Kurdish rebels attacked Turkish military units with mortars and rocket-propelled grenades Tuesday in southeastern Turkey, sparking clashes in which 10 rebels and eight soldiers died, authorities said.
The attack happened in Daglica area of Hakkari province, which borders northern Iraq's Kurdish areas. Sixteen Turkish soldiers were also wounded in the attack, the governor's office in Hakkari said. The military's top brass and Cabinet ministers rushed to the area to assess the situation as the Cabinet convened to discuss the attack.
A similar rebel attack in the same area in late 2007, when 12 Turkish soldiers died, triggered an eight-day incursion by the Turkish military into Iraq in February 2008. Rebels use northern Iraq as a base to launch attacks on Turkish troops.
The rebel group, the Kurdistan Workers' Party, or PKK, is fighting for autonomy in southeast Turkey. Tens of thousands have died since it took up arms in 1984.
Tuesday's attack came amid efforts by the government to try to reconcile with the Kurdish minority through granting more cultural rights. Prime Minister Recep Tayyip Erdogan recently announced plans to introduce elective Kurdish lessons in schools, after allowing Kurdish language broadcasts on television, Kurdish-language institutes and private Kurdish courses.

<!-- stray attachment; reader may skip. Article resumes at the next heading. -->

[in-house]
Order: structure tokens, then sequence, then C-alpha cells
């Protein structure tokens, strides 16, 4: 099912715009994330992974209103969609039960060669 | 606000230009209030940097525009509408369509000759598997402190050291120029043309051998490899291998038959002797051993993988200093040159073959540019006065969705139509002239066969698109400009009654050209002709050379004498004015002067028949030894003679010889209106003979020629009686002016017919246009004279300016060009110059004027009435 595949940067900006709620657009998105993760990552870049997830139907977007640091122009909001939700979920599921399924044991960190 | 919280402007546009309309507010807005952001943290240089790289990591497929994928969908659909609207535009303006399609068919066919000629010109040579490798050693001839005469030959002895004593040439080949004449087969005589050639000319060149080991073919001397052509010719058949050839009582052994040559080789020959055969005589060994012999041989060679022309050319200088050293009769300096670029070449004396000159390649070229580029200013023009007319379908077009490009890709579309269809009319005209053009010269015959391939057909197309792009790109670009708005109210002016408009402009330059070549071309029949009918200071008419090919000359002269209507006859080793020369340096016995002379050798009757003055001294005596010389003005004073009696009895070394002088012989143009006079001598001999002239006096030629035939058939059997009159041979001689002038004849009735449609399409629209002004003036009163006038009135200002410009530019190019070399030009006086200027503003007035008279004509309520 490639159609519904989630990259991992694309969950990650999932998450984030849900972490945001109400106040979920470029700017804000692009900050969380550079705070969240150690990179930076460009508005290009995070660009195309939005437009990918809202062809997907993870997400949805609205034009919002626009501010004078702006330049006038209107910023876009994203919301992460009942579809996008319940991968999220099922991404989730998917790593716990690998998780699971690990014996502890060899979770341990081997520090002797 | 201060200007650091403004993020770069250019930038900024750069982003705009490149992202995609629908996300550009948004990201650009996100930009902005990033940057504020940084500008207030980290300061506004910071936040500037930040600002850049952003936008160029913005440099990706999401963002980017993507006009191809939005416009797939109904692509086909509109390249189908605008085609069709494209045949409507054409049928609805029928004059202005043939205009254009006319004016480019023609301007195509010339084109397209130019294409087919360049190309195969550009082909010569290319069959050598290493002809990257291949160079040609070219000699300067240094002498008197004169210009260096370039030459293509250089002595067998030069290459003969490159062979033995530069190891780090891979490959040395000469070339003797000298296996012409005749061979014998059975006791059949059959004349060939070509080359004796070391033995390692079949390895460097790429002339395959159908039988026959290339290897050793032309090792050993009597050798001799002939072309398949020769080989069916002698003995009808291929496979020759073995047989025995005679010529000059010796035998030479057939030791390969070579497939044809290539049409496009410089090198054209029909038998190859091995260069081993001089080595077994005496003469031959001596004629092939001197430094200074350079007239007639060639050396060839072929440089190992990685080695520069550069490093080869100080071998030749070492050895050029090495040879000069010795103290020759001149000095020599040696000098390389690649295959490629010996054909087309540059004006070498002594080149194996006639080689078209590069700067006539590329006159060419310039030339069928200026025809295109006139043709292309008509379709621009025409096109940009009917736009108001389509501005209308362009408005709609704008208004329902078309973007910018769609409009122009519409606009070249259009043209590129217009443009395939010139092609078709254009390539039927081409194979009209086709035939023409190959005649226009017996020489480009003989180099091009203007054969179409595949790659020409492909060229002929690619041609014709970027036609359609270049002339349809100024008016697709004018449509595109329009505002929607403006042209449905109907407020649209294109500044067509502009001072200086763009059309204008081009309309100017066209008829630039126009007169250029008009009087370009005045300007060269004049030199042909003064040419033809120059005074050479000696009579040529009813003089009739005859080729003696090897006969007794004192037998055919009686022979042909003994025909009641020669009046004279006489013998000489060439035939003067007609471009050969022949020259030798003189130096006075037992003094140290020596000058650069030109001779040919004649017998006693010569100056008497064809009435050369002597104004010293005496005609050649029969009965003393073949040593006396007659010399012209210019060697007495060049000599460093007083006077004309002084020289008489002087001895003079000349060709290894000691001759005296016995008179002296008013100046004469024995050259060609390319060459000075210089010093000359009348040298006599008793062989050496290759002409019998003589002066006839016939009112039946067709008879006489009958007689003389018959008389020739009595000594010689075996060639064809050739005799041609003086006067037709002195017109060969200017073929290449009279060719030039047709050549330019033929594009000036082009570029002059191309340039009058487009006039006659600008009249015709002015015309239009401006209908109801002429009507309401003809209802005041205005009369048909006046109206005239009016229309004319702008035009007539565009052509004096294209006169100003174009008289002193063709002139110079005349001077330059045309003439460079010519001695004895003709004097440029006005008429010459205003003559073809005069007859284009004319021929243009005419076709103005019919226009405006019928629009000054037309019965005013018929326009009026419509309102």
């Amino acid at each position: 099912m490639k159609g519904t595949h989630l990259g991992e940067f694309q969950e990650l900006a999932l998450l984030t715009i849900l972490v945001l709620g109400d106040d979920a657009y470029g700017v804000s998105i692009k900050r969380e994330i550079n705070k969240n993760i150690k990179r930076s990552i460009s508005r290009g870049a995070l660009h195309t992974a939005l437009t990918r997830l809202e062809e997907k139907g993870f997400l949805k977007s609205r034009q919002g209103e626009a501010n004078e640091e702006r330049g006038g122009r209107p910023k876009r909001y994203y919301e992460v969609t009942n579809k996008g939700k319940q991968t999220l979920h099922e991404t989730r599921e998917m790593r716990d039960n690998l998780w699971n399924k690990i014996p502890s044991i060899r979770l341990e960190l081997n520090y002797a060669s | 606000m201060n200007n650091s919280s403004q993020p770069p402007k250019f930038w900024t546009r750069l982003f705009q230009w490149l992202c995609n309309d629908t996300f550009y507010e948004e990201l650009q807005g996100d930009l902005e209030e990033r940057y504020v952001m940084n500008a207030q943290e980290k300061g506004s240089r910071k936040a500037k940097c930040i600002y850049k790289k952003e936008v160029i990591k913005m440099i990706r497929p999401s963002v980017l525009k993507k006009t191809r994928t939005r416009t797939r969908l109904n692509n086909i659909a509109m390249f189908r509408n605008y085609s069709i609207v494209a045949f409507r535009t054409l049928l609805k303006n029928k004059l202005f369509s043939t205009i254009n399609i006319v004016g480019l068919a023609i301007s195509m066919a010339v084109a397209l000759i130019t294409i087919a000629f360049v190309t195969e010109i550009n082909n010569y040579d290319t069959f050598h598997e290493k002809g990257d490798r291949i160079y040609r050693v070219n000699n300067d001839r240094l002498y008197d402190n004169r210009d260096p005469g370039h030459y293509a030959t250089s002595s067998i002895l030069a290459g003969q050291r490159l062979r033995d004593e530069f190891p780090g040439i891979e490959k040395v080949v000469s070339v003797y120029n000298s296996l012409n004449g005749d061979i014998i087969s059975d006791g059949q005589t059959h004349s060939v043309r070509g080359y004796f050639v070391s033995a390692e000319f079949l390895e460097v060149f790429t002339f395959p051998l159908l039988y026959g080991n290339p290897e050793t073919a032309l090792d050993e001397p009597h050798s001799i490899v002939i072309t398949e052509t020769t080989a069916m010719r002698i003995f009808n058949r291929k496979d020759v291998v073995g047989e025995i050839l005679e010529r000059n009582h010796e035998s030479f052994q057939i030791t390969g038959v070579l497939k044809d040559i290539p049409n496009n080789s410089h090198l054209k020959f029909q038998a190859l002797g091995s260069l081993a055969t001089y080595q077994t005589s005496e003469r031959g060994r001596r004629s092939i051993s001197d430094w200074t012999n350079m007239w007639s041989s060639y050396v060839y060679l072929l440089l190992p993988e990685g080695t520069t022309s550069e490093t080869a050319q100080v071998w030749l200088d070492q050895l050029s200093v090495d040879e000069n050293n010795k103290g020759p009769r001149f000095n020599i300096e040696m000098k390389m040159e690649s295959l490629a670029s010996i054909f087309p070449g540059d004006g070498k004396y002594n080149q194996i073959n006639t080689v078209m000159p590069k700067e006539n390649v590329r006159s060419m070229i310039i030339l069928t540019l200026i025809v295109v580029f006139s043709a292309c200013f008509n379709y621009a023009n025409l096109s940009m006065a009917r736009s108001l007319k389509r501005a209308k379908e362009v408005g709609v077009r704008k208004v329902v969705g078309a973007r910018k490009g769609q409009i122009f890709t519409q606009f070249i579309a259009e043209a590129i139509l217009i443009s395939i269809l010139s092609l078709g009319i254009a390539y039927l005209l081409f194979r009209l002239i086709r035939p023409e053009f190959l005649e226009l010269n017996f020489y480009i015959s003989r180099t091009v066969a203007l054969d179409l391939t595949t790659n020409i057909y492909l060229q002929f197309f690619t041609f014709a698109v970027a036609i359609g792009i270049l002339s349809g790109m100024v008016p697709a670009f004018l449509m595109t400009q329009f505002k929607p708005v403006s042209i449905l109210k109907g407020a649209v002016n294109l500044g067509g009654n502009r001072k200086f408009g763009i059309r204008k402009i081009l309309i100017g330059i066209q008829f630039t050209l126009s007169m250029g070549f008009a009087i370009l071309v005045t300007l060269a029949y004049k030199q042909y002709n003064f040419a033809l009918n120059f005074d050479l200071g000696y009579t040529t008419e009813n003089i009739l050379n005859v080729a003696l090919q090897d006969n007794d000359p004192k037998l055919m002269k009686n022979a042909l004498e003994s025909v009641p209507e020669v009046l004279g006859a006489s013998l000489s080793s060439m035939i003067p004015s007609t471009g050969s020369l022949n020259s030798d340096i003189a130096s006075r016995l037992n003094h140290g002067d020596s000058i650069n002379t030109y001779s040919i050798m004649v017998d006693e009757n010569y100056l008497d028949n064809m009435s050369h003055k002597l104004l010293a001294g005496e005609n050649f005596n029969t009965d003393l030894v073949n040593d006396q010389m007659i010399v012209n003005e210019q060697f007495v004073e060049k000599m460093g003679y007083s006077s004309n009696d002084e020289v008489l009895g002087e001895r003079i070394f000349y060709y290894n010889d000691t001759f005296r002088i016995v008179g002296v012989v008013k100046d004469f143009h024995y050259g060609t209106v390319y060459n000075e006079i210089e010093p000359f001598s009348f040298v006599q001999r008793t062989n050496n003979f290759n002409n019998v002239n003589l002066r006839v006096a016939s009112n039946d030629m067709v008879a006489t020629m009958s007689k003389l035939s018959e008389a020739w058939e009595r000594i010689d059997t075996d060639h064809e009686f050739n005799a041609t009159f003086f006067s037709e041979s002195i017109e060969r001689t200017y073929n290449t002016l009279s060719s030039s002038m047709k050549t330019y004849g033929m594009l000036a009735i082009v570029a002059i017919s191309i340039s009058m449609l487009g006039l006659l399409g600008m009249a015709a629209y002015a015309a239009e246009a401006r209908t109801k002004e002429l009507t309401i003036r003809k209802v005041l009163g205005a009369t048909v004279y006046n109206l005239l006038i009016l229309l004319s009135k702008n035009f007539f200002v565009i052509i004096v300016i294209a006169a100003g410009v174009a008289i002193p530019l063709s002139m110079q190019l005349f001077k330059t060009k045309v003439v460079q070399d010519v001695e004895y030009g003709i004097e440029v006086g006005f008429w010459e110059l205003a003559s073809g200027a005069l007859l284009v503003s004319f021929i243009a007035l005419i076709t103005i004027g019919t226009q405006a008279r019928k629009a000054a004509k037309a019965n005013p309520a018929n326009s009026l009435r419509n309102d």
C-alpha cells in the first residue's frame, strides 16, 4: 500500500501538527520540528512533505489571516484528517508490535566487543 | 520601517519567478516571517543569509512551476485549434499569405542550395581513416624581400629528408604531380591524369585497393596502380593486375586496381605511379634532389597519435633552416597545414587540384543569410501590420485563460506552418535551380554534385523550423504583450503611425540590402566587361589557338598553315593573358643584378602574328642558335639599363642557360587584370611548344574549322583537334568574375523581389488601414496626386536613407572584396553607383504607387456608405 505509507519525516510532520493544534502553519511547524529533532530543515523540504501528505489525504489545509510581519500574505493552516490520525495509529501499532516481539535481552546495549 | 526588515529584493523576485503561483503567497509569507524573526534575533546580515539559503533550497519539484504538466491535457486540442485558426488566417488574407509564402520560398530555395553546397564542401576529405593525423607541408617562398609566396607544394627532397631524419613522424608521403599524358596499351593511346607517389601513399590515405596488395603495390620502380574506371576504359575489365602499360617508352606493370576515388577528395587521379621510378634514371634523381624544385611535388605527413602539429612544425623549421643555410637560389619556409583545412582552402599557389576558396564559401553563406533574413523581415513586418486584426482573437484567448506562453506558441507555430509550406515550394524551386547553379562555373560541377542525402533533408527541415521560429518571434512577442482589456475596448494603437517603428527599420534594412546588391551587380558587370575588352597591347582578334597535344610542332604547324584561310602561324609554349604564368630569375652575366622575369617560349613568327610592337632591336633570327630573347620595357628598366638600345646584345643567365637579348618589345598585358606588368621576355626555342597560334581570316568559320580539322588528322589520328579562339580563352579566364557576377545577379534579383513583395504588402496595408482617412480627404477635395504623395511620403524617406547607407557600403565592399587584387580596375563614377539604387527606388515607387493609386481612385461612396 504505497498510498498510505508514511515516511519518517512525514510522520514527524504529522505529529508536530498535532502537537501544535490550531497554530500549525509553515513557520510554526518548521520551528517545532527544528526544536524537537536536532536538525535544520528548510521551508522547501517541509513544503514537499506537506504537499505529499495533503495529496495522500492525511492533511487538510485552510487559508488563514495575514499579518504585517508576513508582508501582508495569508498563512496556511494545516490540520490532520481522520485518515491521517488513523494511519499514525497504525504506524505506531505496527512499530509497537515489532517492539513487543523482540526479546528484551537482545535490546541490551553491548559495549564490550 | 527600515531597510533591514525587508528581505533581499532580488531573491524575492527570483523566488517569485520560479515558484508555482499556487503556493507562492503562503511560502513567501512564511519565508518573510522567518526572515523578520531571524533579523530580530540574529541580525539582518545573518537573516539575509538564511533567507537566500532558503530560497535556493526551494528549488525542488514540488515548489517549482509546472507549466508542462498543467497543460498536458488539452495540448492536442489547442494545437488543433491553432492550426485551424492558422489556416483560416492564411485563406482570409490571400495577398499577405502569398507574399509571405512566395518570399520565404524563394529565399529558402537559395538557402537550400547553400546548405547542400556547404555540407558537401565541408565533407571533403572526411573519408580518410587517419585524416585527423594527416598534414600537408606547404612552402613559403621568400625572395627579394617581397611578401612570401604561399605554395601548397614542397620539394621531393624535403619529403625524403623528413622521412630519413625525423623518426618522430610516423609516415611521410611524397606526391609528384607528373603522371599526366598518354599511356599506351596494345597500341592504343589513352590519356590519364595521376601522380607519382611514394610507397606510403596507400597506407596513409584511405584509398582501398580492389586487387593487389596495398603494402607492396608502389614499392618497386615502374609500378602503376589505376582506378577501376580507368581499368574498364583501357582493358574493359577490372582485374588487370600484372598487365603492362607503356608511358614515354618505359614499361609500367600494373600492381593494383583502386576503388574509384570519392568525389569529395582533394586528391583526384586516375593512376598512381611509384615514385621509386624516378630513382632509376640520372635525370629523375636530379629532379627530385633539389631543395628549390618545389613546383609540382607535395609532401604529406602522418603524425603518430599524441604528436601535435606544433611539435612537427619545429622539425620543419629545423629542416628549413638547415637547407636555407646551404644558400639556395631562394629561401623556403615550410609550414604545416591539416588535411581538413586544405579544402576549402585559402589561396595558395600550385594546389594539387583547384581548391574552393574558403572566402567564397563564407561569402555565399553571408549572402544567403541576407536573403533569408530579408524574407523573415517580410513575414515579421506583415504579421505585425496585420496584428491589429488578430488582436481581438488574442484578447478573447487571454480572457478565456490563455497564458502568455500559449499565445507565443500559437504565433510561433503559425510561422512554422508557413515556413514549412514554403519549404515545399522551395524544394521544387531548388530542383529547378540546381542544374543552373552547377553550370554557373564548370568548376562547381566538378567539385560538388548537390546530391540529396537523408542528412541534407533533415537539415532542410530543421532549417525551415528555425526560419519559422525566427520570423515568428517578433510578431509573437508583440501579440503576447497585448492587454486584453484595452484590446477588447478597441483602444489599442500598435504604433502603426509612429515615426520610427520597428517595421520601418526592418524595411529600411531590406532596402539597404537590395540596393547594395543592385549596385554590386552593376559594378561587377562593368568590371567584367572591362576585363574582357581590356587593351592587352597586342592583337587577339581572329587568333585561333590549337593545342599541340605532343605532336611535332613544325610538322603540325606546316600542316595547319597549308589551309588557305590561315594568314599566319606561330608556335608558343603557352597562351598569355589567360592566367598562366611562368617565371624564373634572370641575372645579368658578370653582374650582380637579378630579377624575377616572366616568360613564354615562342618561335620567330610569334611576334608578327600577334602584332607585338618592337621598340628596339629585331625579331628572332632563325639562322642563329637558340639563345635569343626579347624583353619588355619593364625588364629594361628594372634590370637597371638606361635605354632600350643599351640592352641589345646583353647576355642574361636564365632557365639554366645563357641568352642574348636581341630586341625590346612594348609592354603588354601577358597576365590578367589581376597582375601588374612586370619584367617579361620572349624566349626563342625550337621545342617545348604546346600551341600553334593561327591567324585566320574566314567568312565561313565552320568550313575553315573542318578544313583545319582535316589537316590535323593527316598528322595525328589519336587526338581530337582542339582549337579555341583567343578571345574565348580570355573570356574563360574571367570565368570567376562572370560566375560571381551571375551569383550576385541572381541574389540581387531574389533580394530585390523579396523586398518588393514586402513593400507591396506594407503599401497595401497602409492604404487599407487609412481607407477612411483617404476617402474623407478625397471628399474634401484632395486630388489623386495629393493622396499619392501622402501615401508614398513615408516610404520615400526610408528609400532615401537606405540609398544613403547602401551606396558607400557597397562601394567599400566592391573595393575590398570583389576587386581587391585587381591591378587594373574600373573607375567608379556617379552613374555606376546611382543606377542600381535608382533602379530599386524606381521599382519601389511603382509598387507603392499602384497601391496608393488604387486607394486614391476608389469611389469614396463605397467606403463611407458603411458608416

Turkey refuses demands by Kurdish activists, rebels and politicians to hold full education in Kurdish, fearing that it could divide the country along ethnic lines.
An estimated 20 percent of Turkey's 75 million people are Kurds.
Faruk Bal, deputy chairman of a nationalist opposition party, told TRT television Tuesday that his party will not join search for a political solution the conflict because it is against giving any concessions to the rebel group, which is considered a terrorist organization by the United States and the European Union.
"Today's violence shows that whatever you give, they will ask for more as long as they have their weapons in their hands," Bal said.
The 27-nation EU, which Turkey is striving to join, has pushed the Turkish government to grant more rights to the Kurds. But EU countries also have urged Kurdish lawmakers to distance themselves from the rebel Kurdistan Workers' Party or PKK.
"The PKK should cease every kind of armed action," Selahattin Demirtas, chairman of the pro-Kurdish Peace and Democracy Party, told a meeting of Kurdish lawmakers in Parliament after the attack on Tuesday. "The government should also end military operations."
A senior Kurdish rebel commander, Bahoz Erdal, ruled out a cease-fire or laying down arms in an interview with the pro-Kurdish Firat news agency in remarks published Tuesday.